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Where are all the charitable bequests?

Americans are very generous in life, with two-thirds giving to charity. But only 8 percent remember charities in their wills. One reason: federal tax cuts

By G. Jeffrey MacDonaldCorrespondent of The Christian Science Monitor / November 19, 2007

Advisers to charities have a troubling concern: as Americans prepare their wills, many seem to develop cold feet when it comes to providing for charitable causes.

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Only 8 percent of Americans have named a charity in their wills, according to a survey released earlier this year from Indiana University's Center on Philanthropy. That's in spite of the fact that Americans are a generous lot: Two out of every 3 have given to charity in recent years, according to the same survey.

Charitable bequests are also becoming more rare. From 1998 to 2006, the estimated yearly number of people who left money to charity has dropped from 17,587 to 9,522, according to Internal Revenue Service data. Over that period, fewer estates became subject to federal tax as the threshold for taxable estates rose from $625,000 in 1998 to $2 million in 2006.

Faced with this situation, observers involved in the research are calling on nonprofits and their supporters to be more proactive. In their view, both groups are missing an opportunity to make sure an individual's resources reflect his or her deepest values long after they pass on.

"The hardest thing may be for individuals to figure out what they really, really care about and what they'd want to be supporting after their deaths," says Melissa Brown, associate director of research at the Center on Philanthropy. "But just because it's hard doesn't mean it shouldn't happen. Sometimes the hardest things we do are the most rewarding."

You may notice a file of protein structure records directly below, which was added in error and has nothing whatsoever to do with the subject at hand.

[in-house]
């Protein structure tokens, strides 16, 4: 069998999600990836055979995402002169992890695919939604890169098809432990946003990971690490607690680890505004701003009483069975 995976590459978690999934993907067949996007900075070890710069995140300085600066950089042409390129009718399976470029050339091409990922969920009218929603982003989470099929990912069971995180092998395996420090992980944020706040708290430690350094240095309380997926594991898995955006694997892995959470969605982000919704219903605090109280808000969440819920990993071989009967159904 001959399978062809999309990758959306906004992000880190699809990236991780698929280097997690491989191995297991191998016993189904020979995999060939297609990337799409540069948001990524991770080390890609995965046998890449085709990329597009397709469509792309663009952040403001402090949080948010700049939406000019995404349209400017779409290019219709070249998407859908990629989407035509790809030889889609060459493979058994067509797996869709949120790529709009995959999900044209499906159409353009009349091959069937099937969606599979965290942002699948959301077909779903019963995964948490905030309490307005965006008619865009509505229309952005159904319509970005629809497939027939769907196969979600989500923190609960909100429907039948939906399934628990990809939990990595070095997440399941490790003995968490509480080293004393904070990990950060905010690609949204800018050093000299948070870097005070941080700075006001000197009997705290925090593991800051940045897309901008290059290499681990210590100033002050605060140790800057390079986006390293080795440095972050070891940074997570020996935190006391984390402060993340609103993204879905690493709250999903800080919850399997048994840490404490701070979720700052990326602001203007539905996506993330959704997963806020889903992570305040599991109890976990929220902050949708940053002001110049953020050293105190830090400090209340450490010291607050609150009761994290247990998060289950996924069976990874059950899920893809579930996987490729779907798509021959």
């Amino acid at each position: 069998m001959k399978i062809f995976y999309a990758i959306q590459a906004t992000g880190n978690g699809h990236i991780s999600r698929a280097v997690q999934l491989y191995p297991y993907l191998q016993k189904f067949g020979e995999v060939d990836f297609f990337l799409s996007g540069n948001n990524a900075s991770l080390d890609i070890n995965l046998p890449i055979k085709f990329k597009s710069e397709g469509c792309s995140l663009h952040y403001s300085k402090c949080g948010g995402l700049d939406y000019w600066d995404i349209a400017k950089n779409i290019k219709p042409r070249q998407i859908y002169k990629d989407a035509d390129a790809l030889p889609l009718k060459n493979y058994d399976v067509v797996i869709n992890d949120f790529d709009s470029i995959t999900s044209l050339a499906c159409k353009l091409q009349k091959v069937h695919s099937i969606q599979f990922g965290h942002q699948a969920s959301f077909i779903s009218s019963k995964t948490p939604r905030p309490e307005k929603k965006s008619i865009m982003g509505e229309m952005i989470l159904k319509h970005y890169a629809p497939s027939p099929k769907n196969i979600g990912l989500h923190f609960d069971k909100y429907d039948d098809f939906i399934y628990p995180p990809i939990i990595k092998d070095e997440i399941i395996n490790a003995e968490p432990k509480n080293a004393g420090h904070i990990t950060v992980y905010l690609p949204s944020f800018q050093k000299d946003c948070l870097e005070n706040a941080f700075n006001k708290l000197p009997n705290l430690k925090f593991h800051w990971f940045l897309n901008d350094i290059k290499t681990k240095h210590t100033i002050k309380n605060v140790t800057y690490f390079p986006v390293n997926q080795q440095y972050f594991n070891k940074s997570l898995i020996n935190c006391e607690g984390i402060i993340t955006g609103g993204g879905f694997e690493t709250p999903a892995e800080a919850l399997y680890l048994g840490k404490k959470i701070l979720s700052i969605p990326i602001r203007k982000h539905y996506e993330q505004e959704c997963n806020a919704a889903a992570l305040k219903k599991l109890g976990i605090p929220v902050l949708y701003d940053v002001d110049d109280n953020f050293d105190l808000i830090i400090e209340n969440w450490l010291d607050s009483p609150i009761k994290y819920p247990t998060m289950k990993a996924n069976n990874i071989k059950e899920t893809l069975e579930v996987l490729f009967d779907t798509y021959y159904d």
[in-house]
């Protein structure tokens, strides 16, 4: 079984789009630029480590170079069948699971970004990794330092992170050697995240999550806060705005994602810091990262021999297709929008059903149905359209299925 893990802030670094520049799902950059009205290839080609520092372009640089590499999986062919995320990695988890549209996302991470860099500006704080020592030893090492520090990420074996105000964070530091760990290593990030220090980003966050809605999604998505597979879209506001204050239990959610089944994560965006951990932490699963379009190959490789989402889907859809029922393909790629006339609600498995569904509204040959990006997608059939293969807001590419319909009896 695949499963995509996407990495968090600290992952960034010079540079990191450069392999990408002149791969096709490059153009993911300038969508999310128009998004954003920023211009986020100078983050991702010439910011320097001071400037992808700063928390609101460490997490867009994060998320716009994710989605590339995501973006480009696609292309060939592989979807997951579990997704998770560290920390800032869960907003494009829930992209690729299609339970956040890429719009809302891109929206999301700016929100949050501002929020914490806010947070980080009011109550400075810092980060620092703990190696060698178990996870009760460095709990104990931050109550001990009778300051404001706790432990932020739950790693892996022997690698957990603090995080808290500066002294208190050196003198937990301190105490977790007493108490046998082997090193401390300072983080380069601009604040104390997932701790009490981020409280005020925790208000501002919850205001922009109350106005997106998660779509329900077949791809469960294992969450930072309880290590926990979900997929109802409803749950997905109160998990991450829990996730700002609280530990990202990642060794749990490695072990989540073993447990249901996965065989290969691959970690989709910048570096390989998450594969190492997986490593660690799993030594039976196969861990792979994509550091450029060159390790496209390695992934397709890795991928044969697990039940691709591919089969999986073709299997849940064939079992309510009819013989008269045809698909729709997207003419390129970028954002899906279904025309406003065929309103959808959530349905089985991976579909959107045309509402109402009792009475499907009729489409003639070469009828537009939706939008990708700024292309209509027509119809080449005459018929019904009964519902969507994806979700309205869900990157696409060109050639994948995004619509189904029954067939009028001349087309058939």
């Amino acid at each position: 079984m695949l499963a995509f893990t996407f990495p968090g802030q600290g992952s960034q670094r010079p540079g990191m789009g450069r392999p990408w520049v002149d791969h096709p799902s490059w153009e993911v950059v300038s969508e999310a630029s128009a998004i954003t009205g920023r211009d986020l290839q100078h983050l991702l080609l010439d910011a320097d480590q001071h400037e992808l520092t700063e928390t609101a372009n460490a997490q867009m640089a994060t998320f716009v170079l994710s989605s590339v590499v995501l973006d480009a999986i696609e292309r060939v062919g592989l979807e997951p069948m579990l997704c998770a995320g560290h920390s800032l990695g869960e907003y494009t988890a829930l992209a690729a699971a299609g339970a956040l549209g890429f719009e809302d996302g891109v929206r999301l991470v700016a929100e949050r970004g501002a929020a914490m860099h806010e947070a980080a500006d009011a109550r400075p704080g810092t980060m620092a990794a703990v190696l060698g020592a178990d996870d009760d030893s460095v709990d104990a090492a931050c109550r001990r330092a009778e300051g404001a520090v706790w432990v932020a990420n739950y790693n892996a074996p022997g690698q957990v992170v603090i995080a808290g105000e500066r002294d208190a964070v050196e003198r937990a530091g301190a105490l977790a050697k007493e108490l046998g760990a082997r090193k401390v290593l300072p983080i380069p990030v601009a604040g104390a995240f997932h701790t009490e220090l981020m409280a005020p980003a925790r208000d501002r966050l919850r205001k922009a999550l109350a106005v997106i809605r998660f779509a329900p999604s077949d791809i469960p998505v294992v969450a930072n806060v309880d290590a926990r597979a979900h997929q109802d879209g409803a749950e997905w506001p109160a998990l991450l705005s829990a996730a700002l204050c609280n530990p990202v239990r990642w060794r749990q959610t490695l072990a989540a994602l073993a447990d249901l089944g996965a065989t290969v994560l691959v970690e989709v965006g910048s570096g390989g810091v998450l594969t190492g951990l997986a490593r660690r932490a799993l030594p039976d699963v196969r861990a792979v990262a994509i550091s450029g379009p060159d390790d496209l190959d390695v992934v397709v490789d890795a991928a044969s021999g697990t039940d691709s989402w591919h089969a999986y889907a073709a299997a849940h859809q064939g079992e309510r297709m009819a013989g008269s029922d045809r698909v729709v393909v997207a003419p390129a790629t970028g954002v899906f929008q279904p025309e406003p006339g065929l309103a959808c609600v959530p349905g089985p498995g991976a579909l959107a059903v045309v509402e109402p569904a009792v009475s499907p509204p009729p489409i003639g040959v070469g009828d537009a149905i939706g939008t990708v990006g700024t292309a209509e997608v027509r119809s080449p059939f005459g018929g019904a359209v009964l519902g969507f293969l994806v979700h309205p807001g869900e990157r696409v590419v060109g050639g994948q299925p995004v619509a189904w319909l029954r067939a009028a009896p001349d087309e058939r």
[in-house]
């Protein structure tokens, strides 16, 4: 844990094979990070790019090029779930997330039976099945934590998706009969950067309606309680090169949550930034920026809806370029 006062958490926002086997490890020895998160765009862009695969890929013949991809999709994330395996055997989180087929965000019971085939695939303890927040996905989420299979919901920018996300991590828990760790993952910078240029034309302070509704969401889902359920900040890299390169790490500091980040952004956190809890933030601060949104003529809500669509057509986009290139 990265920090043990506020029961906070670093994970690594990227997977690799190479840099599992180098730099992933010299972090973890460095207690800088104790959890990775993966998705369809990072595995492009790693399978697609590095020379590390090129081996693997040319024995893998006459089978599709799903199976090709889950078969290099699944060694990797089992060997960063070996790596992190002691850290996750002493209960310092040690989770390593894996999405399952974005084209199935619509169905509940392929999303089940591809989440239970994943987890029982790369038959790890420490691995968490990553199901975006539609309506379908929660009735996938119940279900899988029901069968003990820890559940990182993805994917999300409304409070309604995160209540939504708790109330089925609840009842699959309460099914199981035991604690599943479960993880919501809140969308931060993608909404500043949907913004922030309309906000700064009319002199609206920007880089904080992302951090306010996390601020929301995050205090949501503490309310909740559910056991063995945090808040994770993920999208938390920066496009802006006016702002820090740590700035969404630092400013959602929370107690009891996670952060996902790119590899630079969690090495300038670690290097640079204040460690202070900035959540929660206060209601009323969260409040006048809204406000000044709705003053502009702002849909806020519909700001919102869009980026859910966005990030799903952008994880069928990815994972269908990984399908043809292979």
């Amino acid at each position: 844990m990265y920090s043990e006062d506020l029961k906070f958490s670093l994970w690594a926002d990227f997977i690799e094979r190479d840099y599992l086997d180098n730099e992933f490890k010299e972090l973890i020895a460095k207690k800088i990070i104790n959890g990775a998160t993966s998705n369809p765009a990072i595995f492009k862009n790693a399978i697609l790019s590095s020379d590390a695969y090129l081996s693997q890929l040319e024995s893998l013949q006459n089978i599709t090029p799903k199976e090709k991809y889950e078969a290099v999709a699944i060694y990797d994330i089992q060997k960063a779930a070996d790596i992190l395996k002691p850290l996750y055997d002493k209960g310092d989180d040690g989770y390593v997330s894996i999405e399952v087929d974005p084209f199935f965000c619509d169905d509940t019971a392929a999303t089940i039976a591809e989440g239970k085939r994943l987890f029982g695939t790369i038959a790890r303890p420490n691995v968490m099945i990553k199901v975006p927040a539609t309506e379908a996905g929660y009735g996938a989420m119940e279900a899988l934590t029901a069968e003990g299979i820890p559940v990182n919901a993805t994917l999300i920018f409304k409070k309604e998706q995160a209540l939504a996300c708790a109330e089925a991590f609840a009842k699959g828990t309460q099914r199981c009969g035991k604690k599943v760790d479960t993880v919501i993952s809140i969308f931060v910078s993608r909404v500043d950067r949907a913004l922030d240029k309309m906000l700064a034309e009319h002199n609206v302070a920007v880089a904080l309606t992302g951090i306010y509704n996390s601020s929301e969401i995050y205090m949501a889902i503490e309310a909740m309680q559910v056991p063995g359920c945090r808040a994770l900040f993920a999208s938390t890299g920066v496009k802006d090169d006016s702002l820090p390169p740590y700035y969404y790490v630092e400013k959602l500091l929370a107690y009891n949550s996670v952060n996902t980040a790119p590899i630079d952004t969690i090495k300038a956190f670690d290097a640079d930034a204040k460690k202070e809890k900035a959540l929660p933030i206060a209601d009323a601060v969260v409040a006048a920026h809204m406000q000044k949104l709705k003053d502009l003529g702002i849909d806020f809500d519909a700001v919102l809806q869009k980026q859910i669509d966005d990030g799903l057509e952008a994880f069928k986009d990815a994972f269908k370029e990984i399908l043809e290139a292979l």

But other professionals are neither as shocked nor as dismayed as those who insist charities are missing the bequest boat. As they see it, donors aren't necessarily just waiting to be asked for a bequest gift. Individuals may instead be taking steps, however self-interestedly, to accomplish goals – both for this life and beyond – that reflect their values.

"Charities may be more optimistic than is appropriate," says Steve Hartnett, associate director of education for the American Academy of Estate Planning Attor­neys, a professional association. "Most clients don't want to give to charity. They want it to go to their descendants."

Bequest giving, which added about $22 billion in 2006 according to Giving USA, represented 7.8 percent of the $294 billion that Americans gave overall last year. Though that's only a fraction of the nation's philanthropic pie, bequest giving is a key vehicle by which people fund charitable organizations.

"Over 80 percent of planned gifts are through wills," says Bruce Matthews, vice president of Campbell & Company, a Chicago-based consulting firm for nonprofit organizations and commissioner of the Center on Philanthropy survey. "You can tinker around all you want with charitable gift annuities and all this stuff, but the bottom line is most of it comes through wills. Nonprofit organizations need to start from that standpoint and establish good bequest programs."

Several factors, Ms. Brown says, help explain why so few Americans have written a charity into their wills. Surveys from recent years suggest fewer than half of all Americans have any will whatsoever. Plus, those with wills routinely make their first priority to provide for dependents and other family members. Since all but the wealthiest tend to worry that shifting circumstances over time could land their kin in need, Mr. Hartnett says, many hesitate to sign a legal document that earmarks funds for other purposes.